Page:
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Kobe, Phoenix Risen From Ashes of Disaster

By: Chris Willson

Date Posted: 2001-03-23

At 5.46 a.m. on January the 17th 1995, just 16km beneath the earth’s surface, a 7.2 Richter earthquake shook the city of Kobe for ten seconds. 6400 people were killed, over 40,000 injured and almost a quarter of a million houses were destroyed. Estimates of the damage are over ¥9,000 billion (90 billion dollars)

Six years later a visit to the city of Kobe reveals few signs of the disaster to the casual observer. The city is a pleasant place to explore on a day trip from Osaka or Kyoto, being about an hour away by train from either of them. There are various shops from the large department stores to small craft stalls, restaurants, cafes, temples and parks. I would recommend however that any visit should first start with a look at Phoenix Plaza to learn more about what happened on January 17th and the days that followed.

The Phoenix Plaza museum is small but there are English speaking guides and the audiovisual presentation has English headsets. The most powerful image for me was the footage from a security camera inside an office block. The grainy image showed the ten seconds when filing cabinets, tables and chairs were being thrown back and forth as the whole building was shaken by the tremendous force of the quake. The other parts of the exhibition gave some background information on the cause of earthquakes, the aftermath of the Kobe disaster and the reconstruction of the city. Aerial photos taken just hours after the earthquake showed the immensity of the tragedy with whole areas of the city left as little more than rubble. One good thing that came out of the disaster is a greater knowledge of what happens when a major earthquake hits and it also lead to the establishment of the Asian Disaster Reduction Center which is now based in Kobe.

Close to the Phoenix Plaza is the Ikuta shrine. First you walk in through the large red “Tori” gate that you can see marking the entrance of most Japanese shrines. The Shinto priests may be leading worship inside the shrine hall and it is perfectly possible to stand and quietly watch the proceedings from afar. You can also see visitors making offerings by throwing coins into the wooden box just in front of the main worship hall before bowing and clapping.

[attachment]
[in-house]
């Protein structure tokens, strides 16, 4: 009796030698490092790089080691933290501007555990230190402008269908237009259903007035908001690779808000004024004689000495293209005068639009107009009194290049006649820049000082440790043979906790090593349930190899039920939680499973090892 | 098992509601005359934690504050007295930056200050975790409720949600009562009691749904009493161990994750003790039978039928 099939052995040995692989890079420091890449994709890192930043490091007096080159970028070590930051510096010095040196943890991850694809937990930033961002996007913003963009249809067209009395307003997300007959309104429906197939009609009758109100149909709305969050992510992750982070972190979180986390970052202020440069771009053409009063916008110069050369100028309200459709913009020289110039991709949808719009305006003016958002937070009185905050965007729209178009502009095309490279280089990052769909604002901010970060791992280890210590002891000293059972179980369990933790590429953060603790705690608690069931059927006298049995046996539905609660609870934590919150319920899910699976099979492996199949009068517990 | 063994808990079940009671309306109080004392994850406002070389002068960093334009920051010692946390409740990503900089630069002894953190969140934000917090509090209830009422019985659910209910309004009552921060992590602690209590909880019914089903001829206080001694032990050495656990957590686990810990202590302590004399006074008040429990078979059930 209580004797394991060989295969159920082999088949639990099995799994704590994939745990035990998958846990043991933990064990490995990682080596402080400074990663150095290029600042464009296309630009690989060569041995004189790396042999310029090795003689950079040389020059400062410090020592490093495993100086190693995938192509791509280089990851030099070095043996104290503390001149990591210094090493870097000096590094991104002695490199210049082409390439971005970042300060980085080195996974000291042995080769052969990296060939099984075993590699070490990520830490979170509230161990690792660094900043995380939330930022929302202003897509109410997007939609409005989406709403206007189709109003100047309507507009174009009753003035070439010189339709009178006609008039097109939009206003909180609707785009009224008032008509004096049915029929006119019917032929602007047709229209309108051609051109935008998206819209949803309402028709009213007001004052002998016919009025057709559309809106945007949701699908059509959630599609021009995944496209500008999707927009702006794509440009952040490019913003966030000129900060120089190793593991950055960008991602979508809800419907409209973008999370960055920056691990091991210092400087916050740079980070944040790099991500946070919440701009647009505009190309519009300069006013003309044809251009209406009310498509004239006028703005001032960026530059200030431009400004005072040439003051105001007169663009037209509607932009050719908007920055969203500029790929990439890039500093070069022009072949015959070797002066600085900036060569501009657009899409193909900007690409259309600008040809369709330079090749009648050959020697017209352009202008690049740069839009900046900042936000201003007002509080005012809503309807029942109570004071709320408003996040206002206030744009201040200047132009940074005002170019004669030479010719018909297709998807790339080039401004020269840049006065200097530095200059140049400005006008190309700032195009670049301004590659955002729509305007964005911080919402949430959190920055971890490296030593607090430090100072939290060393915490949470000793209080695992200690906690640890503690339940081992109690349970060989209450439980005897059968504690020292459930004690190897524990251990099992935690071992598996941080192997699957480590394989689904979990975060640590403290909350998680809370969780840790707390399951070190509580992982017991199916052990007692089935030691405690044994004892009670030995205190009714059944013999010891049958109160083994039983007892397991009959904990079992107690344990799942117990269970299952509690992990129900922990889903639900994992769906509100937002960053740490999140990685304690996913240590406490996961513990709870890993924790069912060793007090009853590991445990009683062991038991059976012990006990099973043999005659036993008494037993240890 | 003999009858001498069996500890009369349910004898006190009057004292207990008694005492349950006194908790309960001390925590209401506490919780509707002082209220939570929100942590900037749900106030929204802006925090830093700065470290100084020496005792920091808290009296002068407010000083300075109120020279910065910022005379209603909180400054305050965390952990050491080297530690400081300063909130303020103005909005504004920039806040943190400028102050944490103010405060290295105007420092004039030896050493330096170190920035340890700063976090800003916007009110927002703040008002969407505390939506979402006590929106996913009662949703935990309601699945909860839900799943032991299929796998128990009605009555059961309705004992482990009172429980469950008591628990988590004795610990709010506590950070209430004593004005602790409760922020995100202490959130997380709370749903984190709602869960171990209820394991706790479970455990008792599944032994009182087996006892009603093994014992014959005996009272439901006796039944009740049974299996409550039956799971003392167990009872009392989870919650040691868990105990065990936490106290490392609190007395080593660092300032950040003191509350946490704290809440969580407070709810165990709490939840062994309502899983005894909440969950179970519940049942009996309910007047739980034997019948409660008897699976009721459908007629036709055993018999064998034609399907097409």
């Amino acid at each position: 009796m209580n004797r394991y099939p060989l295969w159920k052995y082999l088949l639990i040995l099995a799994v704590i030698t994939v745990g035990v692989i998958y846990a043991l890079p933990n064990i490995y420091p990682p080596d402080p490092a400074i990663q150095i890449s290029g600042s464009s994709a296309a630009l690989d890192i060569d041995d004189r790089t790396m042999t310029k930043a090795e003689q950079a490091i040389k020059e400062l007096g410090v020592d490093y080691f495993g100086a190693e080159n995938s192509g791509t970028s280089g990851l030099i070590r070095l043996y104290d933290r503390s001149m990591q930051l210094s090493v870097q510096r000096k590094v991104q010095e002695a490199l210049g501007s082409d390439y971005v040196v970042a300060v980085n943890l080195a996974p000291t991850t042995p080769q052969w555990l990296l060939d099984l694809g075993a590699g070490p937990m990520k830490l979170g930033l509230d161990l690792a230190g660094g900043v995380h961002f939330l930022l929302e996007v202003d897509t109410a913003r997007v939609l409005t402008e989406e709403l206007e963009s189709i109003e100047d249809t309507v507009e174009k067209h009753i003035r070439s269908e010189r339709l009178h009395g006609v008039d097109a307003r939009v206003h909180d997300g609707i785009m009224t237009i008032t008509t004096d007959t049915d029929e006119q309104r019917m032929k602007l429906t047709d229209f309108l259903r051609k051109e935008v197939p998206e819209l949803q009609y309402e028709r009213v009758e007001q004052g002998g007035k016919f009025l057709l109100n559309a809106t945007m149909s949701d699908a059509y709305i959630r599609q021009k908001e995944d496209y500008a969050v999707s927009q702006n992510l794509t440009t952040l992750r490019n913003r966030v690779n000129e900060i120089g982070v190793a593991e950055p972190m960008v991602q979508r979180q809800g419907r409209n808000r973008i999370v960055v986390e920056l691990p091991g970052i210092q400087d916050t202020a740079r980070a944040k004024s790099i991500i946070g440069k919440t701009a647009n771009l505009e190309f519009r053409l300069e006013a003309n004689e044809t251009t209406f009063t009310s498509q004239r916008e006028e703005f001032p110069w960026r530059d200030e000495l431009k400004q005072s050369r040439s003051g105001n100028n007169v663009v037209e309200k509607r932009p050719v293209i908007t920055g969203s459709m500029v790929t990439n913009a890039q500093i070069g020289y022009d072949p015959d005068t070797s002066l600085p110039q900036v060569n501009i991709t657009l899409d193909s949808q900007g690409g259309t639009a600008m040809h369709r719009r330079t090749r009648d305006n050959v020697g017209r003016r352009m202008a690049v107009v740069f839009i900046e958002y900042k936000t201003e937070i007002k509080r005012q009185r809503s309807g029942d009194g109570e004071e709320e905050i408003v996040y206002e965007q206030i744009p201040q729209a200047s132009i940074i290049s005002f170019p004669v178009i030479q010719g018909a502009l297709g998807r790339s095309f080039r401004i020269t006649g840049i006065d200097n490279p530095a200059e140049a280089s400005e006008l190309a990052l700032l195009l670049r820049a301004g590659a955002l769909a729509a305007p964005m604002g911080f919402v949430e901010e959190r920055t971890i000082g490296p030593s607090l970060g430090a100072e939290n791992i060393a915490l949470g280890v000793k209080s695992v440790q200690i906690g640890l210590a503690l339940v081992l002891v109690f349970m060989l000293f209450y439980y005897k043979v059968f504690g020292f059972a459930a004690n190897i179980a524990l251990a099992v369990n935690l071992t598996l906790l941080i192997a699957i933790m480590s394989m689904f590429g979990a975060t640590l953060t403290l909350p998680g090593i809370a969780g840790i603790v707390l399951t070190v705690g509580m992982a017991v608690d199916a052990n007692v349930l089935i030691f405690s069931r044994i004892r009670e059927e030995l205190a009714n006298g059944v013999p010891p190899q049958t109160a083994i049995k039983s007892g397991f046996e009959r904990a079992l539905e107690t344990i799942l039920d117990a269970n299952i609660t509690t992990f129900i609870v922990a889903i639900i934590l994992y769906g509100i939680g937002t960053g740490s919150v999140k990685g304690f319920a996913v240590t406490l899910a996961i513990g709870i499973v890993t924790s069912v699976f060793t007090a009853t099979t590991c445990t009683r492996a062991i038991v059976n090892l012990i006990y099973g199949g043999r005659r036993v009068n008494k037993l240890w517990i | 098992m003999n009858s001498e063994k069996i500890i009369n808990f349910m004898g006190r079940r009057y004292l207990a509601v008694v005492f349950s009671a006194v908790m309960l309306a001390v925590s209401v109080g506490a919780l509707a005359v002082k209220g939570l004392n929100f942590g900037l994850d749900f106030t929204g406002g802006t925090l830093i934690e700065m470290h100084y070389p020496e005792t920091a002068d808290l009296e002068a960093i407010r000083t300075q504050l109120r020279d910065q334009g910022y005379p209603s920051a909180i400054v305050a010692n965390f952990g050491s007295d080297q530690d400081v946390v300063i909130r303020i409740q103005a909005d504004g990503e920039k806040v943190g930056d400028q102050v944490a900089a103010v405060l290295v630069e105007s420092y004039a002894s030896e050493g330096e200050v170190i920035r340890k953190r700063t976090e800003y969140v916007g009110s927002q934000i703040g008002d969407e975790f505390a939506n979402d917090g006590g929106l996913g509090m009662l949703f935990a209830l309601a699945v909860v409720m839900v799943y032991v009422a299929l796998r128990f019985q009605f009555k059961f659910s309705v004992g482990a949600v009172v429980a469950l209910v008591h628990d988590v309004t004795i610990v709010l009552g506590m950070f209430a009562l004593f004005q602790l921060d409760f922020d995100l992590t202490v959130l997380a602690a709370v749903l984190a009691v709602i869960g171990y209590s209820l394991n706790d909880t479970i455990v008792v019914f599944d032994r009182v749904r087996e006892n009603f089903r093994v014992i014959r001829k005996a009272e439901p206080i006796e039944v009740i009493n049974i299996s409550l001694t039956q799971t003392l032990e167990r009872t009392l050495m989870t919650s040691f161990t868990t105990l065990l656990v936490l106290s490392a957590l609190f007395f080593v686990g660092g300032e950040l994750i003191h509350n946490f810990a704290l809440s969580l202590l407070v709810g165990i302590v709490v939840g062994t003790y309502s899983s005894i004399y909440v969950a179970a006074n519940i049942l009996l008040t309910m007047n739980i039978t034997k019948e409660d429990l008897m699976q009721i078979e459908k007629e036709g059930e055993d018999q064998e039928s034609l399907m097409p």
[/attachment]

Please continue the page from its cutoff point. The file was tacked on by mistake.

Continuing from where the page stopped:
Beside the hall several small trees are covered with strips of paper that have been tied onto their branches. The papers and various other hangings are bought at the small shops inside the shrine and then tied to the trees as prayers for good health, marriage, prosperity, exam success and of course for the people lost in the earthquake.

Just a few blocks west of the Ikuta shrine is the Sorakuen Japanese Garden. The garden is laid out in the typical Japanese style with a large central pond. The pond is filled with huge Koi carp that will come to the surface looking for food if you stand near the edge. It is interesting to remember that each one of these fish would cost about the same amount to buy as my car. The pond is surrounded by landscaped gardens through which various paths crisscross so that you can spend an hour or two exploring. Although there are more impressive gardens in Kyoto the Sorakuen garden is the perfect place to quietly sit and reflect before heading back into the bustle of the city’s shops and restaurants.

As the museum’s name suggested Kobe is like the mythical phoenix that has risen up from the ashes of a tragic disaster and is once again a pleasant city well worth a visit.

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